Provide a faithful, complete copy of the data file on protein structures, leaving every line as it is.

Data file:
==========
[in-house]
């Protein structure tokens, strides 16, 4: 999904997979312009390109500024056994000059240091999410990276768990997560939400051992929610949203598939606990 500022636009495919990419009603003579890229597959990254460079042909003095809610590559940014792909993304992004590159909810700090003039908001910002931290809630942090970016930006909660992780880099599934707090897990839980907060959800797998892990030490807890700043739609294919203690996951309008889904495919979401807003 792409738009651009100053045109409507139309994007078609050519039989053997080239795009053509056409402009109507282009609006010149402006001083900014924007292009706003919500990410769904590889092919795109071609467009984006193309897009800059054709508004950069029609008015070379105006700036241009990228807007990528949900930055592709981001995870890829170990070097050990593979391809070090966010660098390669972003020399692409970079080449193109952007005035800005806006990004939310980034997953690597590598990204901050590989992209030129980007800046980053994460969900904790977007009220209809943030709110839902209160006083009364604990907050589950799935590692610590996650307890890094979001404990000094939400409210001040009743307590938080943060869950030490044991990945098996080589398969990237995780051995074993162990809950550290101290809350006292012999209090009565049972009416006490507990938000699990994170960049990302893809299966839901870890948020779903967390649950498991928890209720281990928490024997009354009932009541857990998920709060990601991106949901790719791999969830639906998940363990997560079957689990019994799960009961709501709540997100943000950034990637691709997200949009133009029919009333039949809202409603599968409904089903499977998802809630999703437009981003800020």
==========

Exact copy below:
[in-house]
């Protein structure tokens, strides 16, 4: 999904997979312009390109500024056994000059240091999410990276768990997560939400051992929610949203598939606990 500022636009495919990419009603003579890229597959990254460079042909003095809610590559940014792909993304992004590159909810700090003039908001910002931290809630942090970016930006909660992780880099599934707090897990839980907060959800797998892990030490807890700043739609294919203690996951309008889904495919979401807003 792409738009651009100053045109409507139309994007078609050519039989053997080239795009053509056409402009109507282009609006010149402006001083900014924007292009706003919500990410769904590889092919795109071609467009984006193309897009800059054709508004950069029609008015070379105006700036241009990228807007990528949900930055592709981001995870890829170990070097050990593979391809070090966010660098390669972003020399692409970079080449193109952007005035800005806006990004939310980034997953690597590598990204901050590989992209030129980007800046980053994460969900904790977007009220209809943030709110839902209160006083009364604990907050589950799935590692610590996650307890890094979001404990000094939400409210001040009743307590938080943060869950030490044991990945098996080589398969990237995780051995074993162990809950550290101290809350006292012999209090009565049972009416006490507990938000699990994170960049990302893809299966839901870890948020779903967390649950498991928890209720281990928490024997009354009932009541857990998920709060990601991106949901790719791999969830639906998940363990997560079957689990019994799960009961709501709540997100943000950034990637691709997200949009133009029919009333039949809202409603599968409904089903499977998802809630999703437009981003800020």